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A Mother’s Day Gift For 30-Somethings Trying To Get Pregnant

Jean Twenge, a San Diego State University psychology professor, and Dr. Sanjay Agarwal, Clinical Professor and Director of Fertility Services at UC San Diego, talk about 30-something women trying to get pregnant.


SDSU Psychology professor Jean Twenge is well-known for her books documenting increases in narcissim in the such books as Generation Me. Now she's out with a book that hits closer to home -- it's called "The Impatient Woman's Guide To Getting Pregnant."

Dr. Sanjay Agarwal, Clinical Professor and Director of Fertility Services at UC San Diego


Jean Twenge is a researcher by trade, so when she started trying to get pregnant at age 34, she turned to original research materials.

There, the San Diego State University psychology professor told KPBS, she found valuable information about infertility and age.

"That it wasn't as scary as you might have thought," she said.

She also found information on how to get pregnant faster, began sharing it with her friends and then decided she might also want to share it with a wider audience. So she wrote a book, "The Impatient Woman's Guide To Getting Pregnant."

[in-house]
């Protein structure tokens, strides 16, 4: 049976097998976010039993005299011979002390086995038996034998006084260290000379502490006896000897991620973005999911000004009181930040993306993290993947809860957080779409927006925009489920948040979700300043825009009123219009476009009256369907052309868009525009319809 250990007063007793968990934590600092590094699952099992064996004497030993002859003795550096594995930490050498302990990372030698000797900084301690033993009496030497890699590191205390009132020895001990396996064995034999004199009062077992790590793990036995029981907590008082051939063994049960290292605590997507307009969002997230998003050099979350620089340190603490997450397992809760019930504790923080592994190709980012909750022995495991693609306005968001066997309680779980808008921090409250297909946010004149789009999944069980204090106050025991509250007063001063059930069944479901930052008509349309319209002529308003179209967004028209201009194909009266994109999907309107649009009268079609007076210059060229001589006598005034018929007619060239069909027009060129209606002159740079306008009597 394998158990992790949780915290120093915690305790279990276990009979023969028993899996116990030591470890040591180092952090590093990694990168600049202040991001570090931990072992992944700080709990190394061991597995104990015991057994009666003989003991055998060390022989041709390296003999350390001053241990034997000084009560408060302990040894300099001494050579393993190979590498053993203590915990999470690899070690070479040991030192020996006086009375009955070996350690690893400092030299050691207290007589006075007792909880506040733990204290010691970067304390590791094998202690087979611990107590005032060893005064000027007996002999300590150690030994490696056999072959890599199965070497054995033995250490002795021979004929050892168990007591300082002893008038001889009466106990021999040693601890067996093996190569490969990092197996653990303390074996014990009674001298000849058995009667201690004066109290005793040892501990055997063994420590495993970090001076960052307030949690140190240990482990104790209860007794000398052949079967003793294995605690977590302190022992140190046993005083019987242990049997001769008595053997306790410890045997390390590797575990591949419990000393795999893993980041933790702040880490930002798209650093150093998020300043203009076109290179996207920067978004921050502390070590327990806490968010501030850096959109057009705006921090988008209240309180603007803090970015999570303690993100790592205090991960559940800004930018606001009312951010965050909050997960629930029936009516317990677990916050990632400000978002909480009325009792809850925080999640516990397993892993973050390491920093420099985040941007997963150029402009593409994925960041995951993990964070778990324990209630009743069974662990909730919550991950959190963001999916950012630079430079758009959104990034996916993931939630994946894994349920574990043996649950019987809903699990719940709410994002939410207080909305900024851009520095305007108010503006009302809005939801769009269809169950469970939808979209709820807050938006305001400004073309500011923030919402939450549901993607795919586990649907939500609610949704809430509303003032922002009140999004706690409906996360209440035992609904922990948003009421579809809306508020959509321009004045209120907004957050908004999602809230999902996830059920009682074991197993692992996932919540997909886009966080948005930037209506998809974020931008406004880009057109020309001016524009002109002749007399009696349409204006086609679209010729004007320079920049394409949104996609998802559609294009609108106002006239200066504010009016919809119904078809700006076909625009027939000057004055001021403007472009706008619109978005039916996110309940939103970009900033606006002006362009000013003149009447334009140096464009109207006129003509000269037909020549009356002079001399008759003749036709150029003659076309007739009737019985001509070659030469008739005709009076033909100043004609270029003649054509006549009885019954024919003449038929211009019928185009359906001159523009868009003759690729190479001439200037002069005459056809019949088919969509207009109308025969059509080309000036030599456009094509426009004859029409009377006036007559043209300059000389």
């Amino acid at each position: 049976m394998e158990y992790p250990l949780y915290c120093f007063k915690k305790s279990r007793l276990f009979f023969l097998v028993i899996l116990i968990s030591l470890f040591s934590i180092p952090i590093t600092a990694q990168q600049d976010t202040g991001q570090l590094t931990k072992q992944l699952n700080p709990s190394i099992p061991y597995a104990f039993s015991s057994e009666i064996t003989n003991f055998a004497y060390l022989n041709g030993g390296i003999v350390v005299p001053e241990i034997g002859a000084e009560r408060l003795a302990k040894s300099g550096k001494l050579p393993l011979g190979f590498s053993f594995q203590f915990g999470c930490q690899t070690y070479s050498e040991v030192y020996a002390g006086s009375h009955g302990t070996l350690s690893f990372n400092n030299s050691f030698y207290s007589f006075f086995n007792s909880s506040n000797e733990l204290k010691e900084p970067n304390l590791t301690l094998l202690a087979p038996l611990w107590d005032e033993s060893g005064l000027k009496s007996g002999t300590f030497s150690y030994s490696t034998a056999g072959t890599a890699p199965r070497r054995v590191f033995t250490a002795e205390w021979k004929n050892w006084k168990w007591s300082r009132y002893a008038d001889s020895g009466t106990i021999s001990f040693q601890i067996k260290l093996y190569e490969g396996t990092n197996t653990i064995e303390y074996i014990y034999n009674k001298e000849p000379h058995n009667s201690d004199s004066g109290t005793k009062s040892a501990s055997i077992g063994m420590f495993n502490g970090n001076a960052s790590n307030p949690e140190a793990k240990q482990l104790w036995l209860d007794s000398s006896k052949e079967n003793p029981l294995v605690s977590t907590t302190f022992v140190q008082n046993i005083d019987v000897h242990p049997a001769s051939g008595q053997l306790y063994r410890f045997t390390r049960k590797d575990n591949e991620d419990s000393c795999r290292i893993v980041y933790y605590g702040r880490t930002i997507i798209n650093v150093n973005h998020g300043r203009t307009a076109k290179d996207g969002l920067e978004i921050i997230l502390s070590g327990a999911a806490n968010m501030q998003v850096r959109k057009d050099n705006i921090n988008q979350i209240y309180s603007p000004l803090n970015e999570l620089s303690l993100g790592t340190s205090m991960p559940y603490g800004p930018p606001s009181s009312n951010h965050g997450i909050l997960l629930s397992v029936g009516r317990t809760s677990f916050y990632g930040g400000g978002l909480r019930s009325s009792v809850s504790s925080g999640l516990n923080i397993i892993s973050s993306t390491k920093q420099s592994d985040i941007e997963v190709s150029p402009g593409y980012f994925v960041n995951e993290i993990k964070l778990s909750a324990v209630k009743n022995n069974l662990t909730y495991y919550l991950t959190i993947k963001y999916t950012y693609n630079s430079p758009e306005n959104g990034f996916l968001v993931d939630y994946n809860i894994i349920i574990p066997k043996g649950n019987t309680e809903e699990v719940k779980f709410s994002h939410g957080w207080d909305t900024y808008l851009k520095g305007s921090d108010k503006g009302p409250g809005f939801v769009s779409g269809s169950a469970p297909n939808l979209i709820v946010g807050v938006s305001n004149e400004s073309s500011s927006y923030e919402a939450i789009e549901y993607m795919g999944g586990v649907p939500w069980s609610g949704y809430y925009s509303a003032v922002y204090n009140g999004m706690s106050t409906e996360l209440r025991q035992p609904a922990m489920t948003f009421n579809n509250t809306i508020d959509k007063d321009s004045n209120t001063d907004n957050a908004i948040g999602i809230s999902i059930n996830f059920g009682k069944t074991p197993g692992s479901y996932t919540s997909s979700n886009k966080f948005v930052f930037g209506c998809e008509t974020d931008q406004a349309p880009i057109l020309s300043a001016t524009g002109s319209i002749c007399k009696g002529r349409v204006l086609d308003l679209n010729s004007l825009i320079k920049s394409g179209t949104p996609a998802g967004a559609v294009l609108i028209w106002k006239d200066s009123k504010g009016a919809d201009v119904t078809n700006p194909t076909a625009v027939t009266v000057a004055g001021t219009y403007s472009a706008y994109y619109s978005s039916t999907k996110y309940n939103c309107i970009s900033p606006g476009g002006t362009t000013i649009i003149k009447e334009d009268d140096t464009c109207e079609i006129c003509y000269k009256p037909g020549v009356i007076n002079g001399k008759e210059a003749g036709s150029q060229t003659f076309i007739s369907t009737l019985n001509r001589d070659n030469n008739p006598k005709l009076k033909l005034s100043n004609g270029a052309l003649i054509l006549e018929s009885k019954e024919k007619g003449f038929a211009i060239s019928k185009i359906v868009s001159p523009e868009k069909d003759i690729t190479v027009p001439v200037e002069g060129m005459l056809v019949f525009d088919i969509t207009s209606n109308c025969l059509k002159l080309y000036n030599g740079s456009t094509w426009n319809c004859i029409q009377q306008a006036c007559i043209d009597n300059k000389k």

The Centers for Disease Control says about one-third of couples in which the woman is older than 35 years have fertility problems.

That's because women are born with a set number of eggs, said Dr. Sanjay Agarwal, a clinical professor and Director of Fertility Services at UC San Diego.

"With time, that number goes down," he said. "And as that number of eggs goes down, their fertility goes down, and that's what eventually leads to menopause in their 50s."

But, he said, it's not a black-and-white situation, because fertility goes down gradually.

"From the mid 30s, 35, 36, 37, fertility goes down a bit quicker," he said.

But Twenge said the statistic that one-third of women over 35 will have fertility issues is based on birth records from the 1700s.

"We don't have enough good data on natural conception, so a lot of times the biggest studies are from historical birth records, but of course things are a little different now," she said.

She said more recent studies suggest 82 percent of women will be pregnant after a year, even if they're over 35.

Agarwal agreed that the CDC number was "a little high."

He said he recommends six months of trying to get pregnant if you're over 35, 12 months if you're under 35, "so you don't spend too long before seeking help."

KPBS Midday Edition intern Agnes Radomski contributed to this segment

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